Debt crisis, weak growth, fear of deflation – there are many things that don’t run smoothly in the Eurozone. While searching for a solution to the main problems, more and more policymakers are focusing on stronger economic and politico-economic integration.

The European Central Bank (ECB), for example, is calling for a European treasury that would serve as a counterpart to the ECB as a monetary authority. The French Minister of the Economy, Emmanuel Macros, is even petitioning for a European government that would have its own budget and help shape labour market policy in the Eurozone.

And the President of the European Commission, Jean-Claude Juncker – in cooperation with his colleagues from other EU institutions – has promoted steps towards both a budgetary union and a political union. In the longer term, the EU institutions would also need to receive some funds for cushioning economic shocks in the Eurozone countries.

Such transfers of responsibility would at most be worth considering if the member countries were largely on the same wavelength in terms of economic and financial policy. Only then would there be little risk of centralised decisions going against the interests of many Eurozone countries and their citizens.

The differences between these countries, however, are in fact great – for instance, when it comes to the government’s role in economic policy. Examples include:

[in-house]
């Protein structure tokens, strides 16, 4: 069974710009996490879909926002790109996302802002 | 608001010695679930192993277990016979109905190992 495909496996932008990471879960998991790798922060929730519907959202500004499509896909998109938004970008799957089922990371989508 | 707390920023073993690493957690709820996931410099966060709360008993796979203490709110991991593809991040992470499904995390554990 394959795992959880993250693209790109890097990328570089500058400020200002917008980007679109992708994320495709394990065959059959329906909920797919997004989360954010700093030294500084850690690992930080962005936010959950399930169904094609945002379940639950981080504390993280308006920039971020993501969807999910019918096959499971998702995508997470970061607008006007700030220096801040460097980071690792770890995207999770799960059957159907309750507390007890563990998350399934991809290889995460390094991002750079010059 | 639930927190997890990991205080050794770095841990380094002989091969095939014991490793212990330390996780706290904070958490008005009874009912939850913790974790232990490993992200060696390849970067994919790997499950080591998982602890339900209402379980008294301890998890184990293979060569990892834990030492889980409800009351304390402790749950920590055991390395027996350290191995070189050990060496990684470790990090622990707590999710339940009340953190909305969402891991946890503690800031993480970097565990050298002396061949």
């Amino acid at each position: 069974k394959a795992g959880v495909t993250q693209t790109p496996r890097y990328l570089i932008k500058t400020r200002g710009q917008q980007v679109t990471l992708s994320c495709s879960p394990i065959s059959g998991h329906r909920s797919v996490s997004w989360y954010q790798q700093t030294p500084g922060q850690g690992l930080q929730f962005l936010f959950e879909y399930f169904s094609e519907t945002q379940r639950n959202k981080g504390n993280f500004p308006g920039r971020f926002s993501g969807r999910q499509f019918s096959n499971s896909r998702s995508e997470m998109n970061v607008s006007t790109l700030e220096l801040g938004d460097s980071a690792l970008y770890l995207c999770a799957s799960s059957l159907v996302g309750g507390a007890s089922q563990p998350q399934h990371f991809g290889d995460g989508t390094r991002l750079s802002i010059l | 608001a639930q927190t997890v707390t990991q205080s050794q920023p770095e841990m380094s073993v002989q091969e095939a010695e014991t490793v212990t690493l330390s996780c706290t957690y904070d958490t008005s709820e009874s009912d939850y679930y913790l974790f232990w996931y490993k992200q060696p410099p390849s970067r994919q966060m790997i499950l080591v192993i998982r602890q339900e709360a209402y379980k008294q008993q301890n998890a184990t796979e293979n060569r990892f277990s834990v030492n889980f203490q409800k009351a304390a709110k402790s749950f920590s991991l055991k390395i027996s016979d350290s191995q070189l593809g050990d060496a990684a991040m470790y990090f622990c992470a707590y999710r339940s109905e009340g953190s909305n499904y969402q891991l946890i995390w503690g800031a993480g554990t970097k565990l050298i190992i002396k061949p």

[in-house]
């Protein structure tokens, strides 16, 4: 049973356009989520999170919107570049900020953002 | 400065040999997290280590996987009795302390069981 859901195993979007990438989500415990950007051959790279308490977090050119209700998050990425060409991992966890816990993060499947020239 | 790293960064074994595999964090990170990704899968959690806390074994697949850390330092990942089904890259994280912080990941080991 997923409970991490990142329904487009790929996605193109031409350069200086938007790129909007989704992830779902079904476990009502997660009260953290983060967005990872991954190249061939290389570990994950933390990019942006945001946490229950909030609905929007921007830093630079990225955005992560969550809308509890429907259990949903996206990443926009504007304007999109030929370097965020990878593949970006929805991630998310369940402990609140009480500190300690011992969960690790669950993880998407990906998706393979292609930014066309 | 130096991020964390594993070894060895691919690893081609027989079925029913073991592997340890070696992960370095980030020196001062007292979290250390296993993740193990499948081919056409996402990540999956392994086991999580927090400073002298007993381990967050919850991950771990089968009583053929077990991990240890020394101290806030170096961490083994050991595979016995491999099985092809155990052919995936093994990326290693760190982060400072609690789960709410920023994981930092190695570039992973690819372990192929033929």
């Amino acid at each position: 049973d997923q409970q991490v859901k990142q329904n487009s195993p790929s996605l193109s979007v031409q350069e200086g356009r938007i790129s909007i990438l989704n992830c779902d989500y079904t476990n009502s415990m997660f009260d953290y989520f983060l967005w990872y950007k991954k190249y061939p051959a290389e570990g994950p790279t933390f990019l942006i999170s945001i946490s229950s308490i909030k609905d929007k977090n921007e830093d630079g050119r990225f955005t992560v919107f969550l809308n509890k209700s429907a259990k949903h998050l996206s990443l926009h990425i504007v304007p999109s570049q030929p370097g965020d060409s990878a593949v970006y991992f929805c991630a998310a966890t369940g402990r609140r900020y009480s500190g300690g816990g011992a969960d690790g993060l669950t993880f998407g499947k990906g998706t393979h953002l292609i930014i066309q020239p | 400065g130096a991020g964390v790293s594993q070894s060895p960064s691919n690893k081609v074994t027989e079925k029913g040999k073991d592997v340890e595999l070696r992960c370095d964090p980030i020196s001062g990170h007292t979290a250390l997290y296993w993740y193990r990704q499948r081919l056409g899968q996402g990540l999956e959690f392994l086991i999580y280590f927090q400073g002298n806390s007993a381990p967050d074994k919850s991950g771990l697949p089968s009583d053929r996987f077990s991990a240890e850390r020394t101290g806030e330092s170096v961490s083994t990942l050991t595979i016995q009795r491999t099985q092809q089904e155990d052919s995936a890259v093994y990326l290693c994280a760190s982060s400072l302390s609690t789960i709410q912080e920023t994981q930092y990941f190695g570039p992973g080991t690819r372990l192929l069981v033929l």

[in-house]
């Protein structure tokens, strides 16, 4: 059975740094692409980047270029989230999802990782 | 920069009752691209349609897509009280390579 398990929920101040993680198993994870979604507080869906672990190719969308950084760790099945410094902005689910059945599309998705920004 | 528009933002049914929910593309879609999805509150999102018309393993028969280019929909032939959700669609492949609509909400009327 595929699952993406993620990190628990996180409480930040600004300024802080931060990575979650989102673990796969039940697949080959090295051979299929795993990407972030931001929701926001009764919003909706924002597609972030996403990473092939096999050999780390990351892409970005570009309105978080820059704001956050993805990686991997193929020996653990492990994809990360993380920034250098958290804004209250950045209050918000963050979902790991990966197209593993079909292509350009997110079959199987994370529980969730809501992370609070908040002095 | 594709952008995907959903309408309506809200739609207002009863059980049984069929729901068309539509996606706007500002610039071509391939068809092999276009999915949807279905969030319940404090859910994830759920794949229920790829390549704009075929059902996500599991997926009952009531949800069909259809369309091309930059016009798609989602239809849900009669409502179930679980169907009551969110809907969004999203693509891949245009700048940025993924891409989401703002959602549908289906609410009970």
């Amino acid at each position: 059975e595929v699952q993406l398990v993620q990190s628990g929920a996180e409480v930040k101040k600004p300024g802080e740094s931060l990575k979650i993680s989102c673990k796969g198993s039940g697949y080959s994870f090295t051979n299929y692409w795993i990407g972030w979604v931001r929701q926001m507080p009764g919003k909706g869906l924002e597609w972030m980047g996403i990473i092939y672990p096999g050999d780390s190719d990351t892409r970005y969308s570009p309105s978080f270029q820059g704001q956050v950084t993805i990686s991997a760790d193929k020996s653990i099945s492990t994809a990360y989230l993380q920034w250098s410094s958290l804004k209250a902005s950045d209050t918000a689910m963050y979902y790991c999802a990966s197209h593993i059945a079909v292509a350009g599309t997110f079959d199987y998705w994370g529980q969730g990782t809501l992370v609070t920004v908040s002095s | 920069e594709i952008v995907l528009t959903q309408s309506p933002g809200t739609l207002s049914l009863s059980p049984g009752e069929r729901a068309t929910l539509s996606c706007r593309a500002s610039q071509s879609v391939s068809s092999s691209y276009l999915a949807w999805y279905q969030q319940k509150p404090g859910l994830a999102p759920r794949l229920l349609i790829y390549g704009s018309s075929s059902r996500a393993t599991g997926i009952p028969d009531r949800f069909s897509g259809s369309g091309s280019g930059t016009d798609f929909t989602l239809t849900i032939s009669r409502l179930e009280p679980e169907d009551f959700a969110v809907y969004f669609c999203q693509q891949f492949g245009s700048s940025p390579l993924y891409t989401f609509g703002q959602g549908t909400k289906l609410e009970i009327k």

• Government expenditures. The Eurozone shows a strong downward slope in regard to the distribution of resources between the government and the private sector (see chart): In Finland and France, the government expenditures in the year 2014 represented nearly 60 per cent of the economic output – while in the three Baltic states and in Ireland, the figure is less than 40 per cent. Additionally, the margin between the Eurozone countries has increased further over the past 15 years.
  • Social welfare. Major differences are also evident in the role of the welfare state. While nearly 32 per cent of France’s gross domestic product (GDP) was spent on social welfare in 2012, the figure for Estonia is barely 14 per cent.
  • Subsidies. Funding policy also exhibits a great margin within the Eurozone. In the year 2014, the highest subsidies were in Belgium, with 2.9 per cent of the GDP, and the lowest were in Lithuania, at 0.3 per cent.

All of this demonstrates how very difficult it is to find a common ground in the area of national preferences within the Eurozone. Hence, it is with good reason that economic and social policy has largely remained in the hand of the member countries. In spite of the many acute problems, this authority should not be shaken.